Location: Soil and Water Management ResearchTitle: Spatial variability insensitivity coefficient of grass and alfalfa reference evapotranspiration in the Texas High Plains Author
|Moorhead, Jerry - Jed|
|Porter, Dana - Texas Agrilife Extension|
|Marek, Thomas - Texas Agrilife Research|
|Howell, Terry - Retired ARS Employee|
Submitted to: Meeting Abstract
Publication Type: Abstract Only
Publication Acceptance Date: 2/1/2014
Publication Date: 4/7/2014
Citation: Moorhead, J.E., Gowda, P., Marek, G.W., Porter, D.O., Marek, T.H., Howell, T.A. 2014. Spatial variability insensitivity coefficient of grass and alfalfa reference evapotranspiration in the Texas High Plains [abstract] ASABE Paper No. 18748.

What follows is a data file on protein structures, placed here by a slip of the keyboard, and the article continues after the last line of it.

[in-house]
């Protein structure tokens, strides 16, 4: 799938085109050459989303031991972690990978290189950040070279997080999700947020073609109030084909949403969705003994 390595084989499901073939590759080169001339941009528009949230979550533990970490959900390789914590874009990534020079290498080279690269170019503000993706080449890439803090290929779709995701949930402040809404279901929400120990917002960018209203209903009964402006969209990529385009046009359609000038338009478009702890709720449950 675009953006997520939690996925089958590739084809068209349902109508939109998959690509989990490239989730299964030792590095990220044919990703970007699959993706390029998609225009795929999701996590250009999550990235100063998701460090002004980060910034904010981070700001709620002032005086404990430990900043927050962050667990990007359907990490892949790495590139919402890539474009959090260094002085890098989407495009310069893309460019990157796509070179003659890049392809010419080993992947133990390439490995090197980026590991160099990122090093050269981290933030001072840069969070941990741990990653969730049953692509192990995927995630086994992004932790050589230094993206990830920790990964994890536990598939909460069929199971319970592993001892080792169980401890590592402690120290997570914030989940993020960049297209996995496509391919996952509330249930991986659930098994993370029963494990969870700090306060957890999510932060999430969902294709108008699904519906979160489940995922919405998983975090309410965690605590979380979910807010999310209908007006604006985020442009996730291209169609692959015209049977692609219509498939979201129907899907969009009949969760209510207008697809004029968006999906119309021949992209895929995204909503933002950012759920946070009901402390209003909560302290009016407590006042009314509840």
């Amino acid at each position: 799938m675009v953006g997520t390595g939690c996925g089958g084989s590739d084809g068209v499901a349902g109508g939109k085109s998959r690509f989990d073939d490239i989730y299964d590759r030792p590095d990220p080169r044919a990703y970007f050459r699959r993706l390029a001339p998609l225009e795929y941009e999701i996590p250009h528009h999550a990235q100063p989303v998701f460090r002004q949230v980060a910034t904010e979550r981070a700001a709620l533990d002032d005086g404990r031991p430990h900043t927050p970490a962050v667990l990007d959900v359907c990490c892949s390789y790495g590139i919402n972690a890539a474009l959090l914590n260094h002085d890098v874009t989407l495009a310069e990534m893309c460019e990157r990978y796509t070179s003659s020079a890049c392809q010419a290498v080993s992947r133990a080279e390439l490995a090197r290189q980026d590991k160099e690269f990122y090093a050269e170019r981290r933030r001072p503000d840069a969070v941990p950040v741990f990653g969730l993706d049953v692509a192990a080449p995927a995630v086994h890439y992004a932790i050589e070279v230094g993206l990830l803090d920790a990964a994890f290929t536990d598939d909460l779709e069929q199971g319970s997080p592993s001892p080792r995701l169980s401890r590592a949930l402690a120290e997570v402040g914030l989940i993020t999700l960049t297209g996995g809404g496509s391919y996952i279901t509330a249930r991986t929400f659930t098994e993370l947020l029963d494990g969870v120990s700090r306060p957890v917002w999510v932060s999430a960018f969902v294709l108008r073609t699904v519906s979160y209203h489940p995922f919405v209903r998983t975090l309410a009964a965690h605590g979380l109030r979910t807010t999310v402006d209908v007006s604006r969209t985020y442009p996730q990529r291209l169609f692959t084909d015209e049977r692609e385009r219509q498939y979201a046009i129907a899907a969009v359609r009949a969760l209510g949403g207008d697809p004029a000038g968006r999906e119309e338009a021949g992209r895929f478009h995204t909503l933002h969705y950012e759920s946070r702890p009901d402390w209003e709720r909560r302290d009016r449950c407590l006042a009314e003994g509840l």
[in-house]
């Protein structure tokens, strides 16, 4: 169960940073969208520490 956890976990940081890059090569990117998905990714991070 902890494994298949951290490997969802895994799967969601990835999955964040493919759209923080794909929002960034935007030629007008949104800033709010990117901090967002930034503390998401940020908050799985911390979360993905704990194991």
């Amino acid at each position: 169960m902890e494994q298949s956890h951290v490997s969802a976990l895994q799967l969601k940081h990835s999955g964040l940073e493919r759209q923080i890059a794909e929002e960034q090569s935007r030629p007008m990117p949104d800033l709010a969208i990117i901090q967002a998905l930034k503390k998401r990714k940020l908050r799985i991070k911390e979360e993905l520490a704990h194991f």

Technical Abstract: Evapotranspiration (ET) is a major component of the agricultural water budget and accurate ET estimations are essential for effective irrigation scheduling. Therefore, it is an important aspect of production agriculture and agricultural research. Potential ET of a crop can be calculated by multiplying reference ET by an appropriate crop coefficient. Reference ET can be estimated from meteorological data obtained from weather data collected on a reference crop surface, e.g. grass or alfalfa. However, sensor inaccuracies in a weather station may propagate measurement errors into the reference ET calculations. A sensitivity analysis of ET parameters (air temperature, wind speed, solar radiation, and relative humidity) can be used to determine the accuracy levels needed for their measurements. In this study, we conducted sensitivity analysis of weather parameters on the daily reference ET using hourly data (1995-2008) from eight weather stations managed by the Texas High Plains ET network in the Texas Panhandle. Sensitivity coefficients were calculated for each of the weather parameters. Comparison of the sensitivity coefficients for any one station indicated that reference ET was most sensitive to wind speed followed by the air temperature. Comparison of sensitivity coefficients for any one weather parameter (e.g. wind speed) across the region showed no significant differences in the sensitivity of reference ET to those parameters. This indicates that the existing N-S air temperature gradient and variability in local wind circulation patterns have limited influence on the sensitivity of reference ET to individual weather parameters.